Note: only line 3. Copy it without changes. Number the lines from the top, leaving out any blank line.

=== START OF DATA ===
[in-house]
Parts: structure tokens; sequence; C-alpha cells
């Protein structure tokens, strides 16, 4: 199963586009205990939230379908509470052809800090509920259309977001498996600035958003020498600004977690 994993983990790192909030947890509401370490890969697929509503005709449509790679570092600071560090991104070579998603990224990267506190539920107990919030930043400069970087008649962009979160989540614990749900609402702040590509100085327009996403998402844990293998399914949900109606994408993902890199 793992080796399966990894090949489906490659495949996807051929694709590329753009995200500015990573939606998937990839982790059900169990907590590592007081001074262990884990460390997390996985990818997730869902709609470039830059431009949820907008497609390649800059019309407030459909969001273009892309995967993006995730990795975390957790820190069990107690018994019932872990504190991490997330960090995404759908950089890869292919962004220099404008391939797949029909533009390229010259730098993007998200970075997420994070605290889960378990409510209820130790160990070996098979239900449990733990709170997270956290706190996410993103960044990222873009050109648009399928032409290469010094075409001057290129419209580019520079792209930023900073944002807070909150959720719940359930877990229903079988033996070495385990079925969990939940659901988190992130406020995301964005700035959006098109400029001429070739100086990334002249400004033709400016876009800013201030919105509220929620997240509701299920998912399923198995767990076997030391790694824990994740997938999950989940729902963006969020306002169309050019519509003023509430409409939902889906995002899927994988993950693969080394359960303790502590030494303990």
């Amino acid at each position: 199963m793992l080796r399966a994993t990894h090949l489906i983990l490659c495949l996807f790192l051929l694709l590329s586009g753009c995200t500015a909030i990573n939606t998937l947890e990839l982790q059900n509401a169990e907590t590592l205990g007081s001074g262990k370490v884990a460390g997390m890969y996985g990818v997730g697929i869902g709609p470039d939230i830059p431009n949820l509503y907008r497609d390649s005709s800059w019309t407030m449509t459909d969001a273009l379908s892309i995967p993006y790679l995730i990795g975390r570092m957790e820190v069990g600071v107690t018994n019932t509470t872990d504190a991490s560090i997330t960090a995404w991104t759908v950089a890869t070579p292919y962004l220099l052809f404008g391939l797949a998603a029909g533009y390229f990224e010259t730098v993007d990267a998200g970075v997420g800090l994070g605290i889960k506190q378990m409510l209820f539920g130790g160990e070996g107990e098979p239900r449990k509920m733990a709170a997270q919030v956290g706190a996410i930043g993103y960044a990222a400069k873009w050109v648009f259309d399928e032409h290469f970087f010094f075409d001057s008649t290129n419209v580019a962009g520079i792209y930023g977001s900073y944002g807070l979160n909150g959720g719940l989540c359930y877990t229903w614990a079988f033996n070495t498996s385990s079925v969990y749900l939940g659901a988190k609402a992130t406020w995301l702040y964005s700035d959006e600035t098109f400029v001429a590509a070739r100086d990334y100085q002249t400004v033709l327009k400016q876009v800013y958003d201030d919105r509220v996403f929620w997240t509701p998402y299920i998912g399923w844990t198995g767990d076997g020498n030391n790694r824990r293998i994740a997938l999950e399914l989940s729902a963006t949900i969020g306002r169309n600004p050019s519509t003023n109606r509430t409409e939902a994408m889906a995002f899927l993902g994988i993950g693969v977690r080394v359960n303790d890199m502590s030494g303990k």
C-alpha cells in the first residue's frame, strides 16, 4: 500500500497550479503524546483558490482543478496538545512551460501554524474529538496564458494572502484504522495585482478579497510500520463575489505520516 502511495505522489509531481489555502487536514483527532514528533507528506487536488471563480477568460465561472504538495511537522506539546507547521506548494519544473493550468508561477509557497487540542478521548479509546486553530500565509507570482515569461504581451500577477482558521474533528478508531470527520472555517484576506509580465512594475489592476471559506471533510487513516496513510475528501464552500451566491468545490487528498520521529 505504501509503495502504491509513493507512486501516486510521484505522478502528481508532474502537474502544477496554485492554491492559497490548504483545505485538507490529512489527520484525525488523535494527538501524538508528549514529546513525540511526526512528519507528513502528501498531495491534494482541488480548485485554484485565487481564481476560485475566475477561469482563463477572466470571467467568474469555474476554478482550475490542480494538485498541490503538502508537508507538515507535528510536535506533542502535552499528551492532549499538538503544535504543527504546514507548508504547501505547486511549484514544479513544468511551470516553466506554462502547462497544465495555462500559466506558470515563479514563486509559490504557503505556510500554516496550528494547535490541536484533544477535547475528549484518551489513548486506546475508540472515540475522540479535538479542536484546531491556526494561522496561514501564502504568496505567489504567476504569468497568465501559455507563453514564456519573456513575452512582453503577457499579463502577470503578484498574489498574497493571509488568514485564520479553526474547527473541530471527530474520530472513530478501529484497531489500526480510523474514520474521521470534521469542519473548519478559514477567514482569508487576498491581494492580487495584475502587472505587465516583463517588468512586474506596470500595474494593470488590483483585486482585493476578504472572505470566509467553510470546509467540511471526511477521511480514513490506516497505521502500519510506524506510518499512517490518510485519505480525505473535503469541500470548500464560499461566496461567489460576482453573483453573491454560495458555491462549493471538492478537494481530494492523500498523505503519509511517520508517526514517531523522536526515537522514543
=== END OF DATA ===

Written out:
């Protein structure tokens, strides 16, 4: 199963586009205990939230379908509470052809800090509920259309977001498996600035958003020498600004977690 994993983990790192909030947890509401370490890969697929509503005709449509790679570092600071560090991104070579998603990224990267506190539920107990919030930043400069970087008649962009979160989540614990749900609402702040590509100085327009996403998402844990293998399914949900109606994408993902890199 793992080796399966990894090949489906490659495949996807051929694709590329753009995200500015990573939606998937990839982790059900169990907590590592007081001074262990884990460390997390996985990818997730869902709609470039830059431009949820907008497609390649800059019309407030459909969001273009892309995967993006995730990795975390957790820190069990107690018994019932872990504190991490997330960090995404759908950089890869292919962004220099404008391939797949029909533009390229010259730098993007998200970075997420994070605290889960378990409510209820130790160990070996098979239900449990733990709170997270956290706190996410993103960044990222873009050109648009399928032409290469010094075409001057290129419209580019520079792209930023900073944002807070909150959720719940359930877990229903079988033996070495385990079925969990939940659901988190992130406020995301964005700035959006098109400029001429070739100086990334002249400004033709400016876009800013201030919105509220929620997240509701299920998912399923198995767990076997030391790694824990994740997938999950989940729902963006969020306002169309050019519509003023509430409409939902889906995002899927994988993950693969080394359960303790502590030494303990």